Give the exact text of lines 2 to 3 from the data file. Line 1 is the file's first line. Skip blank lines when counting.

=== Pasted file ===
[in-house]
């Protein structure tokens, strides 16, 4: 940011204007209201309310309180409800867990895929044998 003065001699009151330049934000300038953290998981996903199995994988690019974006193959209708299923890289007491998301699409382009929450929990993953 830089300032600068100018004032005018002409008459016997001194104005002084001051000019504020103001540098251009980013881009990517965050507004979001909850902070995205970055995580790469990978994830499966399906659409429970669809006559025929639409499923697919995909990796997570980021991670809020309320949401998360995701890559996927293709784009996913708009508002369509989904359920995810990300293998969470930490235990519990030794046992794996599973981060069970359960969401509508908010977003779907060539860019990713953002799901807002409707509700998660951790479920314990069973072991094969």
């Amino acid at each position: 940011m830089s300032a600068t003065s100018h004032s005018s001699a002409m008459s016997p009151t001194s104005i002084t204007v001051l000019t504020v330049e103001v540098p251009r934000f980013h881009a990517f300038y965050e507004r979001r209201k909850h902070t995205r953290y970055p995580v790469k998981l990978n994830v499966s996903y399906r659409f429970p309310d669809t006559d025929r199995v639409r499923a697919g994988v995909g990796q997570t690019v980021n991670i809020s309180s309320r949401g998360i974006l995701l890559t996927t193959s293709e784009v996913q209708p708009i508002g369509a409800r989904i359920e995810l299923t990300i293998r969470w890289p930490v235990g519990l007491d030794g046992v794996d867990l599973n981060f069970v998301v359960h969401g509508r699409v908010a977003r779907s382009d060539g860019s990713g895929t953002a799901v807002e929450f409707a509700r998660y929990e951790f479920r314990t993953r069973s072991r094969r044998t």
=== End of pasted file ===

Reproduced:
């Protein structure tokens, strides 16, 4: 940011204007209201309310309180409800867990895929044998 003065001699009151330049934000300038953290998981996903199995994988690019974006193959209708299923890289007491998301699409382009929450929990993953 830089300032600068100018004032005018002409008459016997001194104005002084001051000019504020103001540098251009980013881009990517965050507004979001909850902070995205970055995580790469990978994830499966399906659409429970669809006559025929639409499923697919995909990796997570980021991670809020309320949401998360995701890559996927293709784009996913708009508002369509989904359920995810990300293998969470930490235990519990030794046992794996599973981060069970359960969401509508908010977003779907060539860019990713953002799901807002409707509700998660951790479920314990069973072991094969």
């Amino acid at each position: 940011m830089s300032a600068t003065s100018h004032s005018s001699a002409m008459s016997p009151t001194s104005i002084t204007v001051l000019t504020v330049e103001v540098p251009r934000f980013h881009a990517f300038y965050e507004r979001r209201k909850h902070t995205r953290y970055p995580v790469k998981l990978n994830v499966s996903y399906r659409f429970p309310d669809t006559d025929r199995v639409r499923a697919g994988v995909g990796q997570t690019v980021n991670i809020s309180s309320r949401g998360i974006l995701l890559t996927t193959s293709e784009v996913q209708p708009i508002g369509a409800r989904i359920e995810l299923t990300i293998r969470w890289p930490v235990g519990l007491d030794g046992v794996d867990l599973n981060f069970v998301v359960h969401g509508r699409v908010a977003r779907s382009d060539g860019s990713g895929t953002a799901v807002e929450f409707a509700r998660y929990e951790f479920r314990t993953r069973s072991r094969r044998t």